need to get that loop lag down, and get your questions answered now, in
    quantity, by someone who knows what they're doing. If you wait for the
    kindnesses of strangers, you'll still be talking at deadline. Get some
    help, you're out of time.

    Actually, the real lesson of the senior project is how to do projects.
    By doing something enormous by yourself, you get a practical baptism of
    fire in the gentle art of working under brutal pressure. It's a
    required part of the engineering skillset.

    Good luck
    Chris
     
  15. Ant_Magma

    Ant_Magma Guest

    Thx Chris for your advice. Sad to say i'm currently on my own. About
    the 240/120 isolation transformer i'll have to check with the lab. But
    i'll definitely put my own safety as the first priority =)

    I did some designs on my own, taking into account your advice and some
    other resources that i've managed to find and i was wondering if you
    could give your opinion on it:
    http://geocities.com/Antonio_Magma/transient.jpg

    I decided to use a 3-stage protection circuit with a gas discharge
    tube, a resistor and a MOV (as stated in the Bel coupler datasheet).
    For the MOV i followed the coupler datasheet and i chose the LITTLEFUSE
    Varistor 390V 130J (V250LA40B). The gas discharge tube, the EPCOS 350V
    (EC350X). These parts i chose based on the availability of it in my
    area.

    However, for the series resistor i'm not sure how do i choose the
    value, that's where i hope you can help me.

    Next, i was thinking since my signal is transmitted at 4Mhz-21Mhz, i
    could probably design a high-pass filter to filtering out everything
    else. Thus, i designed a 4pF capacitor and 10kΩ resistor to form my
    high-pass filter.

    For the PSU, i decided to take your advice and i'll search for a linear
    power supply of maybe 10V output then use a LM317 to bring it further
    down to my operating voltage of 3.3V.

    What do you think?
     
  16. Chris

    Chris Guest

    Hi, Ant. If you don't have an isolation transformer, you're not making
    safety your first priority.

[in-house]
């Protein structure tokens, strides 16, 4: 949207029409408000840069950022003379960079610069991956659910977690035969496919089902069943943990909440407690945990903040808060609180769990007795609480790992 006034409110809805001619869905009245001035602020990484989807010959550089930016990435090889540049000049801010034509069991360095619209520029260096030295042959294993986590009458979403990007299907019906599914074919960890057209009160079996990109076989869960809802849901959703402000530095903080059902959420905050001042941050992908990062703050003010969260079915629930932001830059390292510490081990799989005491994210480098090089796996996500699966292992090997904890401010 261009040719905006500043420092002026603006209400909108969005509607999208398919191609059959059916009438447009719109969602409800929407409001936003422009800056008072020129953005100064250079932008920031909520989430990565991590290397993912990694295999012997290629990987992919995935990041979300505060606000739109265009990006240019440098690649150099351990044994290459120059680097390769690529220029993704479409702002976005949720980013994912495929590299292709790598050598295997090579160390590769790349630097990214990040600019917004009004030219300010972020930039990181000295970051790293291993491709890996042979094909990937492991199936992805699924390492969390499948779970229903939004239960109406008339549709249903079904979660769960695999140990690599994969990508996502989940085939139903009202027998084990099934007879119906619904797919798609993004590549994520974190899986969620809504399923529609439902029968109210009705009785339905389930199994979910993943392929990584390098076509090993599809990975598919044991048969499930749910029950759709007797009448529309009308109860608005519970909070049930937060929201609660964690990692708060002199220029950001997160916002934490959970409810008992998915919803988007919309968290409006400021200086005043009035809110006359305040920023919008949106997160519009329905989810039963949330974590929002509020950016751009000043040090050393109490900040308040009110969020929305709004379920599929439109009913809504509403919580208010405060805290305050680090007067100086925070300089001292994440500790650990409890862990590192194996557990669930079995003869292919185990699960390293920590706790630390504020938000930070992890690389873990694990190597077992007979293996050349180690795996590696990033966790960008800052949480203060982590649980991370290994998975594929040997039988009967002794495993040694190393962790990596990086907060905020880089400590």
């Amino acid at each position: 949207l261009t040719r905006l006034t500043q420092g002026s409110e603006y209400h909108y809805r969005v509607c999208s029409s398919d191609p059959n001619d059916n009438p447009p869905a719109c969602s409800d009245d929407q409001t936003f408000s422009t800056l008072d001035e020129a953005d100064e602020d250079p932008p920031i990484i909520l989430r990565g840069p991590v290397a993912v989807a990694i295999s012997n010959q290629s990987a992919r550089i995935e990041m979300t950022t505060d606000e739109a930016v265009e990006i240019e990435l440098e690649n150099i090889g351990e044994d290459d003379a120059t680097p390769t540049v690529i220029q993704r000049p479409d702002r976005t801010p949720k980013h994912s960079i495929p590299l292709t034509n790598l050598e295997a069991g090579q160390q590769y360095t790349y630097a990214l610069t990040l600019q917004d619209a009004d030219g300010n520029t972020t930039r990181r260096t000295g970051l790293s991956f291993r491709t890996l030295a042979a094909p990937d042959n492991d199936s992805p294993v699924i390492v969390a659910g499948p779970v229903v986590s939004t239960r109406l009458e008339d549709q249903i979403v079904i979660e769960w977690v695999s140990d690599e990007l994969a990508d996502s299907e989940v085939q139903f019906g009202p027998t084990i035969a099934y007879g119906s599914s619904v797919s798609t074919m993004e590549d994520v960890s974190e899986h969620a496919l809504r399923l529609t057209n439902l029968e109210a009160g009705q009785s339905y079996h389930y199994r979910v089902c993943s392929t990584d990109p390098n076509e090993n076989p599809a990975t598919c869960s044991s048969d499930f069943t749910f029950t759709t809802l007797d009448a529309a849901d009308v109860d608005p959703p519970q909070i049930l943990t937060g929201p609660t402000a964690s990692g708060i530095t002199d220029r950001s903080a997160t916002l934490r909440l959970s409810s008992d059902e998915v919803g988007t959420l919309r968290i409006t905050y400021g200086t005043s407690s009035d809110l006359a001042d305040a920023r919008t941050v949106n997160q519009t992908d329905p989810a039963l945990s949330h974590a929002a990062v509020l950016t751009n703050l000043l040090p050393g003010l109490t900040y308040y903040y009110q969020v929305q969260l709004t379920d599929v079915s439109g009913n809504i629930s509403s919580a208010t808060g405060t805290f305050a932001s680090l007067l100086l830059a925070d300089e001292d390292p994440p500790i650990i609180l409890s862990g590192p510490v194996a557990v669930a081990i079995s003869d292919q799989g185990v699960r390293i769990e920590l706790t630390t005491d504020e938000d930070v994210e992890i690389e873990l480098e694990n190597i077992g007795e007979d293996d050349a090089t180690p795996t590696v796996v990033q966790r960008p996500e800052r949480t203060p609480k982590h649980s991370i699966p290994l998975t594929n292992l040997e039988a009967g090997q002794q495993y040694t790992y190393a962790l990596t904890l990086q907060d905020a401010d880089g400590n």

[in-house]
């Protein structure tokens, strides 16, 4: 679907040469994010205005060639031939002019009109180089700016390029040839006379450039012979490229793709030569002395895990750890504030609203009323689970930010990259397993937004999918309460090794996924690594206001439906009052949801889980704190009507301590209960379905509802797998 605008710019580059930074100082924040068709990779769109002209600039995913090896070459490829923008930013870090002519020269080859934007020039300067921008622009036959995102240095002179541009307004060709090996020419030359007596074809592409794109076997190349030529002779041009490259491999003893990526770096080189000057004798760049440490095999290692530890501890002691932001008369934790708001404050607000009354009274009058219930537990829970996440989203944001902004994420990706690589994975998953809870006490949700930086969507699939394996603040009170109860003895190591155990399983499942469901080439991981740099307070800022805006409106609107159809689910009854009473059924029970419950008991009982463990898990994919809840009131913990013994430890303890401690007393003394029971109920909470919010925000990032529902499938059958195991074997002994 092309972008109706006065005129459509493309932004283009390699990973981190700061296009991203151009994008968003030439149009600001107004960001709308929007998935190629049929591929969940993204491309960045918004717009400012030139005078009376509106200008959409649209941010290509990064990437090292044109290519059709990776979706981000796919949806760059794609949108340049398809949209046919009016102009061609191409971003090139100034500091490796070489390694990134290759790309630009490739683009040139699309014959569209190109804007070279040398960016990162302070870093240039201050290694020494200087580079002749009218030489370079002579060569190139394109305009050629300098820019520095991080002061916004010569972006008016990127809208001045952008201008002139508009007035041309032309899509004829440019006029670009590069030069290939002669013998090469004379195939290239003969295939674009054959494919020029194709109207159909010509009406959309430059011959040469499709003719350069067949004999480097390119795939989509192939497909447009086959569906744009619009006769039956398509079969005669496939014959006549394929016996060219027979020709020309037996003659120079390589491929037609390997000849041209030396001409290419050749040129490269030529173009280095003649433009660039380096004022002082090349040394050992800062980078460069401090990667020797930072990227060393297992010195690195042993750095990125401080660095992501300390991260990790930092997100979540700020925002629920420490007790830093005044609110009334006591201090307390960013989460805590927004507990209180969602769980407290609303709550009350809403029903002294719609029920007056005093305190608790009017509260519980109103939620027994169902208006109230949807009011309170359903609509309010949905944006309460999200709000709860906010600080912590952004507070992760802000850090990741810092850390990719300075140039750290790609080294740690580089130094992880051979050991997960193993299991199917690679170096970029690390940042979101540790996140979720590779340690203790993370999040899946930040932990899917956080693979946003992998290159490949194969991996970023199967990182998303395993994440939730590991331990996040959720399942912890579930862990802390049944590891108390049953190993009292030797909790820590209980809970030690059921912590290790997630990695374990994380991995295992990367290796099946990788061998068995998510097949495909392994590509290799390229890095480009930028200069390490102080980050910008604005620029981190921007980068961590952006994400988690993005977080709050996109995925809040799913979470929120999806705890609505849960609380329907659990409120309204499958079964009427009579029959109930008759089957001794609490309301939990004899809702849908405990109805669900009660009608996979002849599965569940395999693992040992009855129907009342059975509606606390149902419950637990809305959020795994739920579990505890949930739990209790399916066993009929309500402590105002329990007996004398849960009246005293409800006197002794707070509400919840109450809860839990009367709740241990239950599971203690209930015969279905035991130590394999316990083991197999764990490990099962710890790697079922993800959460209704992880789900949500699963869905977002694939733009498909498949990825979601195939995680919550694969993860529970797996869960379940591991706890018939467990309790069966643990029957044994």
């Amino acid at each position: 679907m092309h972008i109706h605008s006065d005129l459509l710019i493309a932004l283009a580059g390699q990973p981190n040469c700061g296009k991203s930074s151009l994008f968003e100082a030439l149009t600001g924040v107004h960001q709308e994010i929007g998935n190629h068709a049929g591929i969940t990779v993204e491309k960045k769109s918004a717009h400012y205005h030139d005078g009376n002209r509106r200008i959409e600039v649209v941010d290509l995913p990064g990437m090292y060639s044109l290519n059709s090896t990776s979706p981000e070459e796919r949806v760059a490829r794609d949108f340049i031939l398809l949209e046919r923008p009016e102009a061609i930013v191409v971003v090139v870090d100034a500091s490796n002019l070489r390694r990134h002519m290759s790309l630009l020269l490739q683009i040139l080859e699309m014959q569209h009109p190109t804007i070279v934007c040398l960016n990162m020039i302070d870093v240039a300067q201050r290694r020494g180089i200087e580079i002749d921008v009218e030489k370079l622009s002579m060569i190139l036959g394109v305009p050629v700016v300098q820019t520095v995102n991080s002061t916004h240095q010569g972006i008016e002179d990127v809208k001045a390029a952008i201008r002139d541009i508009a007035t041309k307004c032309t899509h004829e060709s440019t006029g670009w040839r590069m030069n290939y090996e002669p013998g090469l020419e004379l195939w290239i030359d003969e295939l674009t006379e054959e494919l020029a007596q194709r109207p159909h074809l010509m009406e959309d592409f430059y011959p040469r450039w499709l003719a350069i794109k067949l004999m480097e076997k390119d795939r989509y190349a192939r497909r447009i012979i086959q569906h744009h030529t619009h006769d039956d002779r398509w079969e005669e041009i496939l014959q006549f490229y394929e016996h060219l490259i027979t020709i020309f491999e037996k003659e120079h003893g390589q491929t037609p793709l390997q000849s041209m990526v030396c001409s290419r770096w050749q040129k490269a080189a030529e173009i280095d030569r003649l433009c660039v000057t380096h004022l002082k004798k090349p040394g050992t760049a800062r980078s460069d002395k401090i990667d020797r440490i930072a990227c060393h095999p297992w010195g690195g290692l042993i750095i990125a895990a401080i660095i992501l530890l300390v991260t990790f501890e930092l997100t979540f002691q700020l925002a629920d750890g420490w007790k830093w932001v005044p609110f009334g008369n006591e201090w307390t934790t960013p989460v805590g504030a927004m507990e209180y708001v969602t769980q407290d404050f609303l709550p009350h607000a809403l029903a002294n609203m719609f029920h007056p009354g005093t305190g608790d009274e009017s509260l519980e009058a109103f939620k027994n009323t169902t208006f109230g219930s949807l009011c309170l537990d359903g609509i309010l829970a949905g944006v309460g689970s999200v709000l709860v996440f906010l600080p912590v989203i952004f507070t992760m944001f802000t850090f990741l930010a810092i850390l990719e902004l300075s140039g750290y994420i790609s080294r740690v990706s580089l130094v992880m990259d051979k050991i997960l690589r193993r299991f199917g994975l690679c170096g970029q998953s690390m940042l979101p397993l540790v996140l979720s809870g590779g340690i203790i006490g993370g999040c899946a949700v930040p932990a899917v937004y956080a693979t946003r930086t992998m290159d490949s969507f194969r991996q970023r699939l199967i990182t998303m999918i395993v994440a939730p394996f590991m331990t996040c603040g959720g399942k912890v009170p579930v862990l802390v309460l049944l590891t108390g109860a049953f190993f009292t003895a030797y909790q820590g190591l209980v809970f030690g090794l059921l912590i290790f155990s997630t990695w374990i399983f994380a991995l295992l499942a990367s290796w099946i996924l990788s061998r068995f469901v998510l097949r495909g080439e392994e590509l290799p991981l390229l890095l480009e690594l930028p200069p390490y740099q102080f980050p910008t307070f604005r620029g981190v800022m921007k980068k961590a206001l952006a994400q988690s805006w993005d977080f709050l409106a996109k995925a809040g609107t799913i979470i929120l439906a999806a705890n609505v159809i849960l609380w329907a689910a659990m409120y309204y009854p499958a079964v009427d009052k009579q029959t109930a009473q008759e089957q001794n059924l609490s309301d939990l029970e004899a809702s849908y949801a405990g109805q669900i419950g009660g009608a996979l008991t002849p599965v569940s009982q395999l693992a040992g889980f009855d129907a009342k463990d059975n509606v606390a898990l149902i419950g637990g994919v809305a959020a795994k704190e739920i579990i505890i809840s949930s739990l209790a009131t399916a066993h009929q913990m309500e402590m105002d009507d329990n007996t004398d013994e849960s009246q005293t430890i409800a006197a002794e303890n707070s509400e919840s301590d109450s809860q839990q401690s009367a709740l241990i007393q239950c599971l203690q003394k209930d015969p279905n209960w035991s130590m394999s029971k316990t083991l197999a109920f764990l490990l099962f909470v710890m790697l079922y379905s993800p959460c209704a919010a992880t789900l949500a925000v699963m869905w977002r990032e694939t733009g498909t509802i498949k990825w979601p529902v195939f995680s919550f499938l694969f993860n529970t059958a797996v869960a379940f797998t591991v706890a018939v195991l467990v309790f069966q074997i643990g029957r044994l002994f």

Don't worry about the resistor at this point. The MOV alone will do
    for proof of concept stage. Just do exactly what's in the data sheet
    (4.7nF cap in parallel with 2 ea. 200K resistors).
    L1 L2
    | |
    | |
    | |
    o | 2X200K
    ( | ___ ___
    ) | .--|___|--|___|----.
    o | | |
    | | | || |
    o-----)-------o-------||---------o---. ,-
    | | .-. | || )|(
    | | | |/ 4.7nF )|(
    | | | |MOV .----' '-
    | | /| | |
    | | | '-' |
    | o-------o-----------------'
    | |
    | | .-------------.
    | | | |
    o-----)---------------o |
    | | | PS |
    | | | |
    '---------------o |
    '-------------'
    (created by AACircuit v1.28.5 beta 02/06/05 www.tech-chat.de)

    A 4pF series cap won't work. Your signal will be gone.

    Any 6V to 9VDC wall wart that can provide at least 1 amp will give you
    something you can regulate down to 3.3V with an LM317. If you have
    time, you can put a small linear or switching power supply on board
    later.

    Please look for another source for help besides newsgroups.

    Good luck
    Chris
     
  17. Ant_Magma

    Ant_Magma Guest

    You mentioned it would not work with the 4pF capacitor. Can you
    elaborate further why?
     
  18. Chris

    Chris Guest

    Try it and see. Actually, you're not taking the load into account. I
    know this because the manufacturer uses a 4700pF cap.

    Chris
     
  19. Rich Grise

    Rich Grise Guest

    I've worked with varistors before (they called them MOVs), and they're
    crap. During the period of time where I worked at that place, they
    completely converted over - they quit buying varistors and replaced
    them all with transzorbs.

    So, yes, you should be using a TVS diode. I'd recommend a bidirectional
    one, of course. :)

    Good Luck!
    Rich
     
  20. w_tom

    w_tom Guest

    The Transzorb or Transil devices should only be used IF properly
    fused. For example, I would never use a 1.5KE220CA without a fast blo
    type fuse of 2 amps or less.

    MOVs, avalanche diodes, gas discharge tubes, etc all have their
    place; all are effective. But that means the human must understand the
    principles behind each device. It is why most all 'accidents' are
    directly traceable to human failure.

    I don't understand why the OP wants or needs protection. If for
    human safety, then he is missing the point. His reasons for protection
    do not come with numbers - which was one important fact that I was
    watching for. Without such parameters, I cannot comment on what is and
    is not effective protection. I still don't yet see the underlying
    reasons - the problem - he wants to solve.

    BTW, MOVs have highter capacitance. This is why the telcos did not
    use MOVs in pre-1985 phone line protectors. Other avalanche diode type
    protectors also address this 'excessive capacitance' problem. Numerous
    solutions exist - although all may be beyond the scope of that project.